Can LED Light Therapy Help Me?

How Does Light Therapy Work?

THE EFFECTS OF LIGHT THERAPY ON ACNE  415nm (non-UV) blue light spectrum has demonstrated the ability to target and destroy bacteria that reside on or in the dermis layers of skin. It has been long documented that UV light spectrums kill acne but UV light has negative effects to human skin. By using the 415nm Blue light spectrum, we achieve the same anti-bacterial effects of the UV light spectrum without the damaging effects. By incorporating our Deep Penetrating Light Technology into this product, our light penetrates deeper into the skin structure to treat bacteria that reside in the skin, at a depth that traditional acne ointments can’t reach.

LIGHT SPECTRUMS THAT FIGHT WRINKLES  880nm Infrared and 660nm deep red lights in combination deliver a soothing, regeneration effect to aging skin. These light spectrums penetrate deep into the dermis layers, stimulating fibroblasts that, in turn, generate the production of collagen and elastin. This results in the general reduction and reversal of fine lines and wrinkles, encouraging firm, plump skin texture. Our Anti-Aging treatment devices also provide a soothing effect to the external layers of skin, enhancing natural coloration while reducing the signs of aging due to blemishes, sun and age spots.

PAIN RELIEF WITH LIGHT THERAPY  880nm Infrared (invisible to the human eye) light spectrum range has demonstrated the highest level of natural healing effects within the body’s cellular structure. Combined with 660nm red light, These spectrums of light, combined with our technology, reaches deep into joints and tissues to generate increased circulation, oxygenation, cellular repair and reproduction. This results in the removal of toxins, unwanted cellular matter and a general temporary relief of associated effects like muscle/joint aches, arthritis/tendonitis pain, muscle spasms, etc. Additional benefits include an increased rate of injury recovery and wound healing as well.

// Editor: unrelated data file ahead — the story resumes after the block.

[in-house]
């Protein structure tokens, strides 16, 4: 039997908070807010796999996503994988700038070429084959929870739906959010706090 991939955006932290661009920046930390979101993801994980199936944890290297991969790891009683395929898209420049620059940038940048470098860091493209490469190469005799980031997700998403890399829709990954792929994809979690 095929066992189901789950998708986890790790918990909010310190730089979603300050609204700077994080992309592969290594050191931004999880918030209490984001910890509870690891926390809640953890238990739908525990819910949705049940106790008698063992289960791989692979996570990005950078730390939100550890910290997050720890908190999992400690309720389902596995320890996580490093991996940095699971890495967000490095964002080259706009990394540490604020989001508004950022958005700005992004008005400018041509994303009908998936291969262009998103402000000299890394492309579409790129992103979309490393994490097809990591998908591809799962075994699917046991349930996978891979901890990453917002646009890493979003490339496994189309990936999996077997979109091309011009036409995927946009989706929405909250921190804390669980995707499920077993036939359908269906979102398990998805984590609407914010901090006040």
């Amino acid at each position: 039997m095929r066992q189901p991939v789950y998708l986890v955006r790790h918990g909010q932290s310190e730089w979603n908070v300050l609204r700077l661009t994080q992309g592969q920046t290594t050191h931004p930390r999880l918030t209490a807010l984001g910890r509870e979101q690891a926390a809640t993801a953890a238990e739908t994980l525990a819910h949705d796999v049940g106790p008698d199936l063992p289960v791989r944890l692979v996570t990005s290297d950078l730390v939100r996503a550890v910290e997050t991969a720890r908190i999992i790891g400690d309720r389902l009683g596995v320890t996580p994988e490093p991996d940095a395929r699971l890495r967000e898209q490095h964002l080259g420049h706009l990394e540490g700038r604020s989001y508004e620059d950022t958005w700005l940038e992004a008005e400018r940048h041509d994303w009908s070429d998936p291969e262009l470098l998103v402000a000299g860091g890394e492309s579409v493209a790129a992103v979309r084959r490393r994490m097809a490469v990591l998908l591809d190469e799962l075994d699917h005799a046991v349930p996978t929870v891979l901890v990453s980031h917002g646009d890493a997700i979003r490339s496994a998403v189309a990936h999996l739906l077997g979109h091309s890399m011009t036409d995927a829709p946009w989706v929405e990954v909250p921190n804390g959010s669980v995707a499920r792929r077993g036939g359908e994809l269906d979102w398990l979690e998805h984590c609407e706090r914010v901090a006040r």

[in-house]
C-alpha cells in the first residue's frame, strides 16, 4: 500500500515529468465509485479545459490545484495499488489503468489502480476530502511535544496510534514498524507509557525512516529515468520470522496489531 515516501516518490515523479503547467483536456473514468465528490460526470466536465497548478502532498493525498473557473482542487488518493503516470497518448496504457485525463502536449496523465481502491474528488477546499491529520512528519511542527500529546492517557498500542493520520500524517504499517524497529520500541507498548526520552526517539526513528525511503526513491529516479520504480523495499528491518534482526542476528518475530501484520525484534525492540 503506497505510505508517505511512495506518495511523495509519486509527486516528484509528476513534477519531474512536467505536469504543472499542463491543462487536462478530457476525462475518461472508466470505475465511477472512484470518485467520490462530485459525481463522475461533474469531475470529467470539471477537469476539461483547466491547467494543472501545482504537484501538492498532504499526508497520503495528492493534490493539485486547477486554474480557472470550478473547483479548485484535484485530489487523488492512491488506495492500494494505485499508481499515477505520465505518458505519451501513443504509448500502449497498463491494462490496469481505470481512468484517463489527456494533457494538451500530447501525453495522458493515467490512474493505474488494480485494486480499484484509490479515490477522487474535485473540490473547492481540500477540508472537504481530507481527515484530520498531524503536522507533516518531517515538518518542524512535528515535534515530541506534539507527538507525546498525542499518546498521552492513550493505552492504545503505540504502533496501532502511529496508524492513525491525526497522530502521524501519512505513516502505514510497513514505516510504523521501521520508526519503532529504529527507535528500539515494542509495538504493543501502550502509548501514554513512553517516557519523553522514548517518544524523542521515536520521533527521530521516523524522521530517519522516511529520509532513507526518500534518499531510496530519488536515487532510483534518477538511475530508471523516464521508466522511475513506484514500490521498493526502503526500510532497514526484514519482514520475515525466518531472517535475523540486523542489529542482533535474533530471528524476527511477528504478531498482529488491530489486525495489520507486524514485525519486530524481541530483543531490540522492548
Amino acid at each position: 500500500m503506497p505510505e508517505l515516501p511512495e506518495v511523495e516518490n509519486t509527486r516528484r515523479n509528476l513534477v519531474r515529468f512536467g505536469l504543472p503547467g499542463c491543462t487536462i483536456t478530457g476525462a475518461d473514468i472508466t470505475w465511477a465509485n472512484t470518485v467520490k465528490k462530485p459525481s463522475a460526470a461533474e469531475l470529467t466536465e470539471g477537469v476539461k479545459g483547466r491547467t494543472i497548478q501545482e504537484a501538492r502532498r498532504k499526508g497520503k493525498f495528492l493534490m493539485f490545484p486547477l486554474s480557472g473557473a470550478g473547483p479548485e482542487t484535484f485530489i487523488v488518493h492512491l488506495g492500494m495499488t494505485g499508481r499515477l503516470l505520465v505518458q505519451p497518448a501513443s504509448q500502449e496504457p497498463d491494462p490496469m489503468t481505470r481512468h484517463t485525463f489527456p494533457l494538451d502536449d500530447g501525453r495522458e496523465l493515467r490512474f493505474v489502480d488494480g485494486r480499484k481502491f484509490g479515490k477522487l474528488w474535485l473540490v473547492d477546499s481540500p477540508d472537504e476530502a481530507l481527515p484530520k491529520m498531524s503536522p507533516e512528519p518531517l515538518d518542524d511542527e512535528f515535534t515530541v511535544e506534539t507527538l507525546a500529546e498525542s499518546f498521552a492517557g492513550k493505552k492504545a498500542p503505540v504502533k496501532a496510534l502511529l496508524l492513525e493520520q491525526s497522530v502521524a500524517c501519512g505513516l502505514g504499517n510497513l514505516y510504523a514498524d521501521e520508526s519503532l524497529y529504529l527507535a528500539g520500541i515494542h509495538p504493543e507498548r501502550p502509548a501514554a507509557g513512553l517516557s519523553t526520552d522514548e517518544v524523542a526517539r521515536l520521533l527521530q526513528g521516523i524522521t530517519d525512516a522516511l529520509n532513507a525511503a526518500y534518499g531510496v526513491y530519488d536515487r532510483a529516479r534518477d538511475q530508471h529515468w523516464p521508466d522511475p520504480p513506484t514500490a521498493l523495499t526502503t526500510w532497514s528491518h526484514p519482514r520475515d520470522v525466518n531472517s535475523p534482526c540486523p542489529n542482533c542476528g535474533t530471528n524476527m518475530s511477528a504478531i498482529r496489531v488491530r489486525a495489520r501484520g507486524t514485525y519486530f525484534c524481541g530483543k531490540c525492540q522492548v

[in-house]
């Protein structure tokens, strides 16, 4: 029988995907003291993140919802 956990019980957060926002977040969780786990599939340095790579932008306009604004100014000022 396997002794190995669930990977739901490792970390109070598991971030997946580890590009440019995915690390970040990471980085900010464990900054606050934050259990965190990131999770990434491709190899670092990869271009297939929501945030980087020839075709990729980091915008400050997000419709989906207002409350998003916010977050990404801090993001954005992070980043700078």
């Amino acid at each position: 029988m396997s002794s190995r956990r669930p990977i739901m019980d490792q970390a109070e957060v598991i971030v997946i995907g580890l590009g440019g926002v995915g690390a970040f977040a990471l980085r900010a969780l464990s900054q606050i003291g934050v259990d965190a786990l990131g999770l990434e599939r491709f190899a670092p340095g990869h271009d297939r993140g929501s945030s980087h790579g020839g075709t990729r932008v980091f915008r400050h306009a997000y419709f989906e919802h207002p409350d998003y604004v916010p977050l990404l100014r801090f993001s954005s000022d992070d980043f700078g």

Light Therapy Research in the Treatment of Arthritis

Courtesy of NIH:


Improvement of pain and disability in elderly patients with degenerative osteoarthritis of the knee treated with narrow-band light therapy.

OBJECTIVE:  To evaluate the effects of low-power light therapy on pain and disability in elderly patients with degenerative osteoarthritis of the knee.

DESIGN:  Partially double-blinded, fully randomized trial comparing red, infrared, and placebo light emitters.

PATIENTS:  Fifty patients with degenerative osteoarthritis of both knees were randomly assigned to three treatment groups: red (15 patients), infrared (18 patients), and placebo (17 patients). Infrared and placebo emitters were double-blinded.

INTERVENTIONS:  Self-applied treatment to both sides of the knee for 15 minutes twice a day for 10 days.

MAIN OUTCOME MEASURES:  Short-Form McGill Pain Questionnaire, Present Pain Intensity, and Visual Analogue Scale for pain and Disability Index Questionnaire for disability were used. We evaluated pain and disability before and on the tenth day of therapy. The period from the end of the treatment until the patient's request to be retreated was summed up 1 year after the trial.

RESULTS:  Pain and disability before treatment did not show statistically significant differences between the three groups. Pain reduction in the red and infrared groups after the treatment was more than 50% in all scoring methods (P less than 0.05). There was no significant pain improvement in the placebo group. We observed significant functional improvement in red- and infrared-treated groups (p less than 0.05), but not in the placebo group. The period from the end of treatment until the patients required treatment was longer for red and infrared groups than for the placebo group (4.2 +/- 3.0, 6.1 +/- 3.2, and 0.53 +/- 0.62 months, for red, infrared, and placebo, respectively).

CONCLUSIONS:  Low-power light therapy is effective in relieving pain and disability in degenerative osteoarthritis of the knee.

Source: National Institutes of Health, U.S. National Library of Medicine

https://www.ncbi.nlm.nih.gov/pubmed/1727843